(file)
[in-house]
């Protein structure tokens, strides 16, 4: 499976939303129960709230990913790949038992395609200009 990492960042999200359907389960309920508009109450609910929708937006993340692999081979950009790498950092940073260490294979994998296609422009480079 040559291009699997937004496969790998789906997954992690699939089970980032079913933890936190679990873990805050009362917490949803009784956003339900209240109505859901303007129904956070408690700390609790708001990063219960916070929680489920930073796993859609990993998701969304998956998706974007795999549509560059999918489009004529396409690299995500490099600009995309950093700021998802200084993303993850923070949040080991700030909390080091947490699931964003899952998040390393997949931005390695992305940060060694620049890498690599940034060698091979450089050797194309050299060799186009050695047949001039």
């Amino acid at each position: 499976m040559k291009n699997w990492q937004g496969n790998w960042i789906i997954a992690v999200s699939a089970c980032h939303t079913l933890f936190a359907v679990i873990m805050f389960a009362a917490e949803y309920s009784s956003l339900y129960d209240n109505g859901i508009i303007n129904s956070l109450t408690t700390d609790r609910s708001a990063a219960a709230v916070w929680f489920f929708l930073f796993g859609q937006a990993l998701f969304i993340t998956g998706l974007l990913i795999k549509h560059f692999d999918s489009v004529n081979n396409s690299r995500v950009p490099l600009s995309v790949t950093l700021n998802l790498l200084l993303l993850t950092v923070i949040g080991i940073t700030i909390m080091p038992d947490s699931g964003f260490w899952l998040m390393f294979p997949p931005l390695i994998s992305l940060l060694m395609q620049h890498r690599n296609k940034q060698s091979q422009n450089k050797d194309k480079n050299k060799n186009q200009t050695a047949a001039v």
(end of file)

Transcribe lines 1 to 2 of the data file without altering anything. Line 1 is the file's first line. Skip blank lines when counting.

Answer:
[in-house]
């Protein structure tokens, strides 16, 4: 499976939303129960709230990913790949038992395609200009 990492960042999200359907389960309920508009109450609910929708937006993340692999081979950009790498950092940073260490294979994998296609422009480079 040559291009699997937004496969790998789906997954992690699939089970980032079913933890936190679990873990805050009362917490949803009784956003339900209240109505859901303007129904956070408690700390609790708001990063219960916070929680489920930073796993859609990993998701969304998956998706974007795999549509560059999918489009004529396409690299995500490099600009995309950093700021998802200084993303993850923070949040080991700030909390080091947490699931964003899952998040390393997949931005390695992305940060060694620049890498690599940034060698091979450089050797194309050299060799186009050695047949001039």